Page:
So here’s the question: was it a life-changing event? Honestly? Not as such, no. I’ve had the beauty of experiencing many awe-inspiring events in my life, and yes this was perhaps one of them (for reasons I will mention below) – but did it change me? I don’t think it did. Thankfully, that wasn’t my reason for doing it, otherwise I might have been disappointed! I also think that my prior experiences as a spectator and coach (having watched 7 Ironman events in the past) probably took a lot of the newcomer’s uncertainty (and exhilaration) out of the mix.


Ahhhh but it did do something amazing. It brought to mind all of the beauty of life itself. It reiterated some very important issues that should be front and center in life. Many of you might think that sounds a little “new age” but I say it with sincerity. If you are open to the world and its ways, sometimes it will show you things you might not have seen otherwise. I had many moments of pure joy and beauty, and that is what I will remember when I am old and (even more) grey.


I distinctly remember a point in time during the swim … when I was experiencing true “flow”, being totally in the moment, feeling myself move effortlessly through the water, being fully in touch with my breathing, my cells exchanging oxygen, my eyes catching an intermittent glimpse of the sun rising on a beautiful July morning.


Then there were the last three or four climbs on the bike, climbs that would cause me to dig deep, to revel in the feeling of my quads firing in anger, feeling wonderfully alive … and feeling wonderful to be alive. That latter thought struck me countless times during the day. I am here, competing in an Ironman triathlon – and I am thankful to have the physical and mental capacity, the lifeblood, to be there, experiencing the moment. It took me back to age 15 – when I was simply thankful to be alive.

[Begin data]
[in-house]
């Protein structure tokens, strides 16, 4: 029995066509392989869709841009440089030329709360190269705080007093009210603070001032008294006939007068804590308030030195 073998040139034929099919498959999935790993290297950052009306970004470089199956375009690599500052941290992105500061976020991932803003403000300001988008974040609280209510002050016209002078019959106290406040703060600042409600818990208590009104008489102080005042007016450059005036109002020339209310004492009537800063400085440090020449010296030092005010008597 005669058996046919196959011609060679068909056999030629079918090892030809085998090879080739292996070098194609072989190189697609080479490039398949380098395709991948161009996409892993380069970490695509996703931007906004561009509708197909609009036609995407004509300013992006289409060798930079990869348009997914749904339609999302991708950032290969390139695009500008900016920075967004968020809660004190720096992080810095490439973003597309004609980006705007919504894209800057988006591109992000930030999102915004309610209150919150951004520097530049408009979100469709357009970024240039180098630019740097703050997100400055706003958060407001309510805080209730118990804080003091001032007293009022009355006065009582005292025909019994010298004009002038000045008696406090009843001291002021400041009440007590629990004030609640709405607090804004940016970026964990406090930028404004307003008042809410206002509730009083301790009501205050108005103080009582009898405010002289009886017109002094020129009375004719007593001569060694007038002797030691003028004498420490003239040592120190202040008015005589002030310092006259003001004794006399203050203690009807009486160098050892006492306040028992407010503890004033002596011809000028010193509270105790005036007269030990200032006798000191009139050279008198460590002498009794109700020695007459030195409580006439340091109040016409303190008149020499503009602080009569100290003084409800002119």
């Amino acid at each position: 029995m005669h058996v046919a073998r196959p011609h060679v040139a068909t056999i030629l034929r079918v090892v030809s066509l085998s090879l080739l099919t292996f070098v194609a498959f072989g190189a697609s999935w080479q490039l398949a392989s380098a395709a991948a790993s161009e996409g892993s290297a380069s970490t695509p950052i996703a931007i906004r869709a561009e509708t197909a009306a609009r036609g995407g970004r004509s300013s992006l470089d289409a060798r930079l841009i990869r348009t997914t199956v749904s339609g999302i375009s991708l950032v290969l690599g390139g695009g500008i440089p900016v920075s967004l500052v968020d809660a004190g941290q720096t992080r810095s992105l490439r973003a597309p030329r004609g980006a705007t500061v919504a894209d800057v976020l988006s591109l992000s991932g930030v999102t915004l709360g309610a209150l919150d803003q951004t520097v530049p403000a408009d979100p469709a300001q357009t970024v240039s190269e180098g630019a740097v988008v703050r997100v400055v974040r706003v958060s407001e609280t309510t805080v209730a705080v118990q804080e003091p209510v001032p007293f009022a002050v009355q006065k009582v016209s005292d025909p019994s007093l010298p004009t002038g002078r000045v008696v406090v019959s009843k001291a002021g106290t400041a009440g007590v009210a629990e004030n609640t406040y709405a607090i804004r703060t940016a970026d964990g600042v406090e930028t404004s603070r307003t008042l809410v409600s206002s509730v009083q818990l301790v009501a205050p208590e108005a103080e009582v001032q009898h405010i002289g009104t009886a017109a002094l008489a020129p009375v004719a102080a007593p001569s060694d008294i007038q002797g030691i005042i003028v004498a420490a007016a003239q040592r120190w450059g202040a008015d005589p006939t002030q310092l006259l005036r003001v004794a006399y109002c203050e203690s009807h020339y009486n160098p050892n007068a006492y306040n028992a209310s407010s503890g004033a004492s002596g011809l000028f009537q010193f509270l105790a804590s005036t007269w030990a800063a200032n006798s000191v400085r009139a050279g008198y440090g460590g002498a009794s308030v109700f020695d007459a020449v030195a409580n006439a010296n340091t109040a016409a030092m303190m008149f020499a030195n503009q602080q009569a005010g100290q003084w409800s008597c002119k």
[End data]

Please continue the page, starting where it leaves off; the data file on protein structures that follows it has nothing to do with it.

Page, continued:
I have felt true love – I know what it feels like – and I know that it is something you feel from all of the volunteers on the course … and all of the spectators, those known and unknown. These people give their hearts for us, we’re supported by friends and family at home and at the race – and that “relentless expression of love” can do nothing but make your heart warm – if you are open to it. Even when the day was more difficult – a smile from a volunteer would always be met with a “thank you so much” and some renewed energy to push onwards along the road ahead.


I remember being alone with my thoughts on River Road after dark. There were 6 miles left and all I could hear was my breathing and the pitter patter of my feet, knocking out a rhythm to live by. I could hear the brook at my side – and though everything hurt, I had the deepest sense of peace, of inner knowing that everything was indeed right with the world.


It’s not all about the finish time. It’s not all about the bike (Lance was right on this one). But it is all about the microcosm of life and love that we call Ironman. For an event that represents toughness, I think it reminded me of the Zen-like, enlightened aspects of life – of courage, of love, of inner peace, of living in the moment – and of letting the universe provide for us.


These are the things I am thankful for – and that is what made Ironman such a beautiful experience for me. I hope you enjoyed sharing my journey. I certainly enjoyed having each and every one of you along with me.